PJR Special Edition vol21(2) OP FINAL CORRECTED 685wide_0

Cover of the special Pacific Journalism Review edition Volume 21 (2)

Here is our abstract:

This article explains a collaborative and critically reflective journalism research project stemming from the wish of an incarcerated forensic mental health patient to be named in public communication about his case. The authors are academics and journalists who embarked upon a combination of journalism, legal processes and academic research to win the right to name Patient A in a radio documentary and in academic works—including this journal article and research blogs. As a case study, it explains the theoretical and ethical considerations informing the journalism and the academic research, drawing upon traditions of documentary production, the principle of open justice and the ethical framework of ‘mindful journalism’. It concludes by drawing lessons from the project that might inform future practitioners and researchers embarking upon works of journalism and research involving vulnerable people and a competing set of rights and public interests.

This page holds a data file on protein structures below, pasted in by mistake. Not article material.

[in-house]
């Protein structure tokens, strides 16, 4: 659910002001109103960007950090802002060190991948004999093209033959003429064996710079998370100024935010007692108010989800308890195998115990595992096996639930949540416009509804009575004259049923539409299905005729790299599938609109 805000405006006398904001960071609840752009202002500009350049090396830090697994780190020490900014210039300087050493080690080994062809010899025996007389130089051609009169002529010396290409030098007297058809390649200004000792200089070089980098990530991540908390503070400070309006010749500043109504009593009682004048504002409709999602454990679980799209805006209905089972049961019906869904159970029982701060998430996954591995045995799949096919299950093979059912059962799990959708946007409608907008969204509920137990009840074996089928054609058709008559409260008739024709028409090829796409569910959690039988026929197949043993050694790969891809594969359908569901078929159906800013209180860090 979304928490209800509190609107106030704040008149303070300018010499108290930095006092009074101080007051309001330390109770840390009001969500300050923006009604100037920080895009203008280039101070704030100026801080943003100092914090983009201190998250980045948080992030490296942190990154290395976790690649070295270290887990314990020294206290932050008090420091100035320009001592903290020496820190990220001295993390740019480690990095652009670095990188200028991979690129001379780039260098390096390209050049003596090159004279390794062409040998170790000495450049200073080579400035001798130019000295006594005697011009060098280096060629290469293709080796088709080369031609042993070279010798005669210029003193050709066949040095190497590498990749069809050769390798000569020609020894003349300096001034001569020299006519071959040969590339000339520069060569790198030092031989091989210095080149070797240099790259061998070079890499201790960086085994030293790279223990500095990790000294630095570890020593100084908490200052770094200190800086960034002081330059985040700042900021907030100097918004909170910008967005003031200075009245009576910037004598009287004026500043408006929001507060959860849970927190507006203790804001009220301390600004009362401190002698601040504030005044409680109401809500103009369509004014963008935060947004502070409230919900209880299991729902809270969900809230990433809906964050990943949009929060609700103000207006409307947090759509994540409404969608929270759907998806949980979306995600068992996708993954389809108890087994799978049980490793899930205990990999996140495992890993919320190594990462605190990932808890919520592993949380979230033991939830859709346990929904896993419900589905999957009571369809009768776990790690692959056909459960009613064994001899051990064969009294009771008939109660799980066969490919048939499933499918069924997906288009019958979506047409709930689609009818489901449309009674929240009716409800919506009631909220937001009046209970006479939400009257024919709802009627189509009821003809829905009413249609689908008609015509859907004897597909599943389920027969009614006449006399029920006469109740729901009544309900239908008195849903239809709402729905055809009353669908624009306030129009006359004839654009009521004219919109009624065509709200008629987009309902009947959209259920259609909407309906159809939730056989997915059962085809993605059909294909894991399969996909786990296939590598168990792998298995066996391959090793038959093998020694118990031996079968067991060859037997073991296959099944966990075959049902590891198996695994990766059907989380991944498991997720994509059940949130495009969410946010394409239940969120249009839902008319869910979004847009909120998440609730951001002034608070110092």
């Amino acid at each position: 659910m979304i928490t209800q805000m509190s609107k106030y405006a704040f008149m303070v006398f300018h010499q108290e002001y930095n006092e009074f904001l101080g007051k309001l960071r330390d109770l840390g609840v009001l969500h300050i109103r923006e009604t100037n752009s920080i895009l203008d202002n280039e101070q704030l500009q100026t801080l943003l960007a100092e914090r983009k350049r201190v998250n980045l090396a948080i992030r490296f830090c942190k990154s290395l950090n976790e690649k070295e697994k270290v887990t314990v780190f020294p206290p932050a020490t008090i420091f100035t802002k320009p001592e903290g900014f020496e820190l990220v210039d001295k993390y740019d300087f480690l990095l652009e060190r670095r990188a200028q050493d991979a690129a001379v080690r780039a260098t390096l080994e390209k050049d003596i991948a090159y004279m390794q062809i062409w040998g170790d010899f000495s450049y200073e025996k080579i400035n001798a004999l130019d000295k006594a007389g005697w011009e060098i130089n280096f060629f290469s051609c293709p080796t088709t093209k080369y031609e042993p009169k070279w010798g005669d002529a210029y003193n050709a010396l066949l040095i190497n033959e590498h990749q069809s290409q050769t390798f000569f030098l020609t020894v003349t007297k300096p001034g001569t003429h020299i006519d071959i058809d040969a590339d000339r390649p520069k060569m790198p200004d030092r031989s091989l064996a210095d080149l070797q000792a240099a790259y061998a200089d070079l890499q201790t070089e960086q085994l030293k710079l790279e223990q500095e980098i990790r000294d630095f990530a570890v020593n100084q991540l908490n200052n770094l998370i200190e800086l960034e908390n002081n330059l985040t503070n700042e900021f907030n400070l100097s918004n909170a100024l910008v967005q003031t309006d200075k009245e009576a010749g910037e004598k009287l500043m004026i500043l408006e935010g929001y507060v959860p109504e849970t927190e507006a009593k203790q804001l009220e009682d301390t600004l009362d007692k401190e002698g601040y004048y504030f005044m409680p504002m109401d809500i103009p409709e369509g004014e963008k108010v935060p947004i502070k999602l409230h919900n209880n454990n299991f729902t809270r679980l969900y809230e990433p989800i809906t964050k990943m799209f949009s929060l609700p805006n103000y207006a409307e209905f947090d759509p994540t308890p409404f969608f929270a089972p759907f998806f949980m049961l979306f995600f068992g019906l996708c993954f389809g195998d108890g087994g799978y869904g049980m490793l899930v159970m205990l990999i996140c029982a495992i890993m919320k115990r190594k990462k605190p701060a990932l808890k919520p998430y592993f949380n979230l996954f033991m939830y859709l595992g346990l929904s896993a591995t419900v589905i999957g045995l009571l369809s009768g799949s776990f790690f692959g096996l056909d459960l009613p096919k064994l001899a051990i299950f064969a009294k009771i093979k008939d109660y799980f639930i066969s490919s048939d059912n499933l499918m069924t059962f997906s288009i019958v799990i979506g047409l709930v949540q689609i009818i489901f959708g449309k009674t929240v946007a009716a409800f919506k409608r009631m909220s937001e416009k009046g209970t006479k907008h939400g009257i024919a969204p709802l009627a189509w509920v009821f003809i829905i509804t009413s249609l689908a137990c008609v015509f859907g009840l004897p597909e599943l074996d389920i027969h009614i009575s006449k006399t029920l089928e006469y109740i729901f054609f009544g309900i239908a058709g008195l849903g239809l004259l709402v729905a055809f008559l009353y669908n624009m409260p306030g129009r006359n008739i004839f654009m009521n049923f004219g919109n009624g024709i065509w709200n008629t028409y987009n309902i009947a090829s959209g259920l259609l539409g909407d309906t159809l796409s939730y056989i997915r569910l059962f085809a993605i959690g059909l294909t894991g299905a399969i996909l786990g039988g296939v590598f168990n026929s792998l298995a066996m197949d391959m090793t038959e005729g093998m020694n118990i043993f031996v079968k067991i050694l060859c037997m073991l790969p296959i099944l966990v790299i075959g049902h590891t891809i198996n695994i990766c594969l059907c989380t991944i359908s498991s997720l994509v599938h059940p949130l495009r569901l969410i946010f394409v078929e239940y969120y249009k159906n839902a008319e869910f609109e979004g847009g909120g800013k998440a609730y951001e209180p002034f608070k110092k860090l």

Full contents of the edition and subscription details can be seen here.

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Disclaimer: While I write about media law and ethics, nothing here should be construed as legal advice. I am an academic, not a lawyer. My only advice is that you consult a lawyer before taking any legal risks.

© Mark Pearson 2015

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Filed under blogging, Buddhism, citizen journalism, Eightfold Path, free expression, media ethics, mental health, social media, Uncategorized